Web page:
Genetic validation of aldolase and glyceraldehyde-3-phosphate dehydrogenase as drug targets in Trypanosoma brucei

Ana Judith Cáceres, Paul A M Michels, Véronique Hannaert

Research output: Contribution to journalArticlepeer-review

Abstract

Aldolase (ALD) and glyceraldehyde-3-phosphate dehydrogenase (GAPDH) of Trypanosoma brucei are considered to be promising targets for chemotherapeutic treatment of African sleeping sickness, because glycolysis is the single source of ATP for the parasite when living in the human bloodstream. Moreover, these enzymes appeared to possess distinct kinetic and structural properties that have already been exploited for the discovery of effective and selective inhibitors with trypanocidal activity. Here we present an experimental, quantitative assessment of the importance of these enzymes for the glycolytic pathway. This was achieved by decreasing the concentrations of ALD and GAPDH by RNA interference. The effects of these knockdowns on parasite growth, levels of various enzymes and transcripts, enzyme activities and glucose consumption were studied. A partial depletion of ALD and GAPDH was already sufficient to rapidly kill the trypanosomes. An effect was also observed on the activity of some other glycolytic enzymes.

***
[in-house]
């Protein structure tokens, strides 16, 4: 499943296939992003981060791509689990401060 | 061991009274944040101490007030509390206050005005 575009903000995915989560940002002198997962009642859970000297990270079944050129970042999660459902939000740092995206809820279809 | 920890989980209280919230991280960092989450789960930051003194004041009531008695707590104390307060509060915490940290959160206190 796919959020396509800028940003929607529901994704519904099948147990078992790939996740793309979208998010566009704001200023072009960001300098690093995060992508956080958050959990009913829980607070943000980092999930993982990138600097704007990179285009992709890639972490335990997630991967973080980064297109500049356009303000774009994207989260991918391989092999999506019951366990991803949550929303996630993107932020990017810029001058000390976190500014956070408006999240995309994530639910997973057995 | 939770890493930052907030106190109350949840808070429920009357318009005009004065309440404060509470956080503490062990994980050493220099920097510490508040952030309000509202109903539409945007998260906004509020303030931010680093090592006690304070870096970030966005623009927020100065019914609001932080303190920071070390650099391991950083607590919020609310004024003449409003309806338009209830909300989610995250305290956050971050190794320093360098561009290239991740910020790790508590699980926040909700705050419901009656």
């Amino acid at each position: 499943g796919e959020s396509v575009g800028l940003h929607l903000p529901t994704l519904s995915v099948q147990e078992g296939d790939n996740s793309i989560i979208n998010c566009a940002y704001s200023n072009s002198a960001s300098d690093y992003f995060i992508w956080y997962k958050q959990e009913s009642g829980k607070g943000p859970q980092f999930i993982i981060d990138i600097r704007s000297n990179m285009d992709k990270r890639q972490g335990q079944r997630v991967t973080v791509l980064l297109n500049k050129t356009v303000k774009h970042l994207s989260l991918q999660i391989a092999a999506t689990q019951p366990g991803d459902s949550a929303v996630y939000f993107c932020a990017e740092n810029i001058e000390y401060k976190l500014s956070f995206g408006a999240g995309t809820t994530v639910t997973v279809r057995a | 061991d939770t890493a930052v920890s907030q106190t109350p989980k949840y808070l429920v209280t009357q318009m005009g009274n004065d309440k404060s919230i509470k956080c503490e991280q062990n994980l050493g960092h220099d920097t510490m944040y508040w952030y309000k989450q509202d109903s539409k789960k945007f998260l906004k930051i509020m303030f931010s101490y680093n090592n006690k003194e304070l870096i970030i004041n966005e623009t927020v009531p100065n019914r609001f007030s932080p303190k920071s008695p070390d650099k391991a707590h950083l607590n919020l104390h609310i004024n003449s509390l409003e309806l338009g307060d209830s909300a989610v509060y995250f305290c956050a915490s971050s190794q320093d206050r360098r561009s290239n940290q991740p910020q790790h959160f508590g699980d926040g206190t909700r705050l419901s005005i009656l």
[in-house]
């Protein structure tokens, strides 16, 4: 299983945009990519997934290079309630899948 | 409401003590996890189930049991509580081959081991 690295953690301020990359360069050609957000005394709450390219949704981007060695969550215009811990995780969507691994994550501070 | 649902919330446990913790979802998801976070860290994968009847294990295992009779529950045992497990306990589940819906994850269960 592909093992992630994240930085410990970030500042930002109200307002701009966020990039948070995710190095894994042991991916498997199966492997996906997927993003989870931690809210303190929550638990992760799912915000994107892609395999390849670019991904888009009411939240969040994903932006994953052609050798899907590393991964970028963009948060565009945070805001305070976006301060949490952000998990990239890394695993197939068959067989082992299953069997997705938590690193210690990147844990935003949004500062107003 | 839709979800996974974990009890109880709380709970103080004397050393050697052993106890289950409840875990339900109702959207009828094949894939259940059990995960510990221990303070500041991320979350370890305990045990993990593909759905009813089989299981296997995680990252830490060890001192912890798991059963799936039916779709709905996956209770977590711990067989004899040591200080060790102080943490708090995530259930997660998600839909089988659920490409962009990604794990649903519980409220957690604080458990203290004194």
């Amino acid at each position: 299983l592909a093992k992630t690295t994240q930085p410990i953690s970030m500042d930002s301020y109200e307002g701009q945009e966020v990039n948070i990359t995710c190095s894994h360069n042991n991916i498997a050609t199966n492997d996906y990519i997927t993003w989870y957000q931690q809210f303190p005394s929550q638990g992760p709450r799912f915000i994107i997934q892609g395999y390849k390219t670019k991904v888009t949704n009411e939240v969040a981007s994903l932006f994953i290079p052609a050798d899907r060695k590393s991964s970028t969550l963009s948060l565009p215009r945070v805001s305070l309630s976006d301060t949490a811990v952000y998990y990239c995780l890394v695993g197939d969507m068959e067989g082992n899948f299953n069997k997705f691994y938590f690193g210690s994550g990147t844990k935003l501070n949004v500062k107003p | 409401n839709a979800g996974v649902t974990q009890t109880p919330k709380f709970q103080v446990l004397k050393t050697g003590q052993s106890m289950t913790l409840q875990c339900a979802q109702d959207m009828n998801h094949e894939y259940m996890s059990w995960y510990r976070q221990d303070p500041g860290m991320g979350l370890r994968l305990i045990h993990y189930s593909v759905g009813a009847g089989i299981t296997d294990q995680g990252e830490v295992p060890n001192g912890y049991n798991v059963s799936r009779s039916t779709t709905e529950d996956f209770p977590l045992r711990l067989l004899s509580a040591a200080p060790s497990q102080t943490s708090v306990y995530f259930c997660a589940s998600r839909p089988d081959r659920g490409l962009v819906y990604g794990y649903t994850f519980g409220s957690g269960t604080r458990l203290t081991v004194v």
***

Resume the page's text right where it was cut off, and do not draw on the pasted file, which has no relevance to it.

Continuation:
Original languageEnglish
Pages (from-to)50-54
Number of pages5
JournalMolecular and Biochemical Parasitology
Volume169
Issue number1
Early online date11 Sep 2009
DOIs
Publication statusPublished - 31 Jan 2010

Keywords

  • Animals
  • Cell Line
  • Fructose-Bisphosphate Aldolase
  • Gene Knockdown Techniques
  • Genetic Variation
  • Glucose
  • Glyceraldehyde-3-Phosphate Dehydrogenases
  • Glycolysis
  • Humans
  • Protozoan Proteins
  • RNA Interference
  • RNA, Double-Stranded
  • Trypanosoma brucei brucei
  • Trypanosomiasis, African
  • Tryanosomes
  • Aldolase

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